Former LAPD officer at center of cadet scandal sentenced to two years for weapons charges

Los Angeles Police Chief Charlie Beck discusses the arrest of ex-Officer Robert Cain on charges that he had sex with a 15-year-old police cadet in 2017. Cain pleaded guilty Friday to several weapons charges stemming from a search of his home during the sex abuse investigation.
(Allen J. Schaben / Los Angeles Times)

A former Los Angeles police officer accused of sexually abusing a 15-year-old cadet last year pleaded no contest Friday to illegal weapons charges in San Bernardino County.

Robert Cain, 31, entered the pleas to manufacturing an assault weapon and possession of a “bump stock” and was immediately sentenced to two years in county jail as part of a plea agreement with prosecutors.

The plea clears the way for the sex-crime case against Cain to proceed in Los Angeles. Those charges had been in limbo while Cain was in custody in San Bernardino.

Cain was arrested in June as part of a wide-ranging scandal involving the LAPD’s cadet program. An investigation into the theft of police vehicles and other department equipment by teenage cadets revealed allegations that Cain had sex with a 15-year-old girl who was also implicated in the taking of LAPD property, authorities said last year.


In July, Cain was charged with two counts each of oral copulation of a person under the age of 16, lewd acts on a child and unlawful sexual intercourse. During the sex abuse investigation, police searched Cain’s Rancho Cucamonga home and found nearly 100 firearms.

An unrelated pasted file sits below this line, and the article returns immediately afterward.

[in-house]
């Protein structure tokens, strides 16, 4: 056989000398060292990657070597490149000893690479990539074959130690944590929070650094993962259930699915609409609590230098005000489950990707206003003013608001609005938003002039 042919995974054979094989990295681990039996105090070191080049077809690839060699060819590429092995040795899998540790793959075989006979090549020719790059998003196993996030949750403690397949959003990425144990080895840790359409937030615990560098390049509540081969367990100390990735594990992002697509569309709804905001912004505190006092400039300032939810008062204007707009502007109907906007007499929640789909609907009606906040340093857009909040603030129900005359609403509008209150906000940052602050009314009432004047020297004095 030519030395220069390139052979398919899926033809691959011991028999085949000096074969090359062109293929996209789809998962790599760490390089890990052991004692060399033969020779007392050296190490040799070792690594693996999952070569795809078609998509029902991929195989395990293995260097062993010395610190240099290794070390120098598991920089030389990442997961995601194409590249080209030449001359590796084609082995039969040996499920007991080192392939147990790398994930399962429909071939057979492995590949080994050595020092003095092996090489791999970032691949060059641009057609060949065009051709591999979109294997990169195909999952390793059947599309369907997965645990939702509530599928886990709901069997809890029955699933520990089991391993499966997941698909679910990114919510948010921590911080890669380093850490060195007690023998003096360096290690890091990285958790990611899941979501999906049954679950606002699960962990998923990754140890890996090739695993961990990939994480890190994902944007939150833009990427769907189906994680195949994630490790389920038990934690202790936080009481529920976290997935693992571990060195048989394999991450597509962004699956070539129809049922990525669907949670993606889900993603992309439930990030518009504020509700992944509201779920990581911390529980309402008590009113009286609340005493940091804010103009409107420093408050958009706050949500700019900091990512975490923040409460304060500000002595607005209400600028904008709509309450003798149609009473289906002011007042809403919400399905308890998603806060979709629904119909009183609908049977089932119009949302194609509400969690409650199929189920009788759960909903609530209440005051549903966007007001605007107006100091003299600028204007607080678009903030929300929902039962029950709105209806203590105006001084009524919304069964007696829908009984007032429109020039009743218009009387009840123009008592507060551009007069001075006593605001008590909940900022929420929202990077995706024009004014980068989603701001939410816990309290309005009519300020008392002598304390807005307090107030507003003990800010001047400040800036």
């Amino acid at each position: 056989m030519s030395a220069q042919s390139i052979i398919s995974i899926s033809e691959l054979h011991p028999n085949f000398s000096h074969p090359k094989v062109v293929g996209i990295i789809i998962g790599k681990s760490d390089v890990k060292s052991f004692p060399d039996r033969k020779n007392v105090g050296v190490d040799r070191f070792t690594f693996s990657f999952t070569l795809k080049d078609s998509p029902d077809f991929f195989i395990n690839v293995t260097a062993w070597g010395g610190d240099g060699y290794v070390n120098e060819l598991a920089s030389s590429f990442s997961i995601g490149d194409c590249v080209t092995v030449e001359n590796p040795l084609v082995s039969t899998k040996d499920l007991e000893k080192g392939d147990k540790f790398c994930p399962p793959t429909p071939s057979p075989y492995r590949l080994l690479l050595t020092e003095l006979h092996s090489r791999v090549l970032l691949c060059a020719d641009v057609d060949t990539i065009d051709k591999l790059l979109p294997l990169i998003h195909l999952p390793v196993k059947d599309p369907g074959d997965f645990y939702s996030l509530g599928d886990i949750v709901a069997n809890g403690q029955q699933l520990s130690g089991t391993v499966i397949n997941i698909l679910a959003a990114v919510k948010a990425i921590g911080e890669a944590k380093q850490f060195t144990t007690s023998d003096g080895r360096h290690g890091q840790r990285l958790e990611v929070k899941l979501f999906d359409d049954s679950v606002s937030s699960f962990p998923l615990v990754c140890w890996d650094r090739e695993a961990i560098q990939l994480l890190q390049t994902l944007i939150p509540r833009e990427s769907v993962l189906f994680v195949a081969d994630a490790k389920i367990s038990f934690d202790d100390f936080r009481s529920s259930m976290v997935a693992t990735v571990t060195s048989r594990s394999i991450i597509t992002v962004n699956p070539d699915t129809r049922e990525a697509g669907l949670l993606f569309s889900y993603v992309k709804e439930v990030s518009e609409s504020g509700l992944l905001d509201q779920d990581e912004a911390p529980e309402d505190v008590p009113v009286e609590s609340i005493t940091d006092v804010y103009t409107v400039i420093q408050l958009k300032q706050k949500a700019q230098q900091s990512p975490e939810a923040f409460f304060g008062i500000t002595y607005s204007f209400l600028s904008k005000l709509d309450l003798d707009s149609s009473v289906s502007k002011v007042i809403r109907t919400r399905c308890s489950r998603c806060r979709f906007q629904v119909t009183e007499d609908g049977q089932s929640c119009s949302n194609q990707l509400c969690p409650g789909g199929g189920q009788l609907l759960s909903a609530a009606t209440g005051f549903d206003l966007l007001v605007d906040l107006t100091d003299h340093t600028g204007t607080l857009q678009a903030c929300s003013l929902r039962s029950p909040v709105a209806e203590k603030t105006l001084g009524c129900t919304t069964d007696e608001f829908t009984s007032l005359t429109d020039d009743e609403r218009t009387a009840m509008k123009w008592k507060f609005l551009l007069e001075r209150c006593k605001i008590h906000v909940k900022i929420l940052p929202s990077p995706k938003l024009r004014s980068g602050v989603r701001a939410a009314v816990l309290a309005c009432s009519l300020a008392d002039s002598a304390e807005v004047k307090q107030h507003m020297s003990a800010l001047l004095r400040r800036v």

Cain was initially charged with 10 felony weapons offenses. At a preliminary hearing last October, an LAPD detective testified that five rifles had been modified with flash suppressors, which make it harder to detect a weapon’s muzzle flare, pistol grips and other items that would cause them to be classified as illegal assault weapons under California law.

Police also recovered two bump stocks at Cain’s home, devices that can increase a gun’s rate of fire and allow it to function similar to an automatic weapon.

Bump stocks, which are illegal to possess in California, became a topic of national conversation last year when investigators revealed a that a gunman used the devices during a shooting rampage that left 58 people dead at a Las Vegas music festival. The devices are legal to own under federal law, but the Las Vegas attacks have led some lawmakers to reconsider the danger they pose.


It was not immediately clear when Cain would appear in Los Angeles court to answer the sex abuse charges. He has yet to enter a plea.

Cain’s attorney, Bill Seki, said he did not know when his client would be transferred to the custody of the Los Angeles County Sheriff’s Department.

“Mr. Cain definitely wanted to resolve this matter here,” Seki said of the weapons charges. “He’s looking forward to getting the opportunity to resolve the issues in Los Angeles.”

A 10-year veteran of the department, Cain was last assigned to the equipment room in the LAPD’s 77th Street Division, the epicenter of the cadets’ alleged misdeeds. Police have said they suspect Cain, who resigned after his arrest, may have helped the cadets gain access to the LAPD cruisers they allegedly stole and later crashed during a pursuit with city police officers.


Cain allegedly had sex with the 15-year-old three times on June 14, and also took her on a trip to Six Flags Magic Mountain theme park in Valencia, sources told The Times last year.

None of the cadets have been criminally charged.


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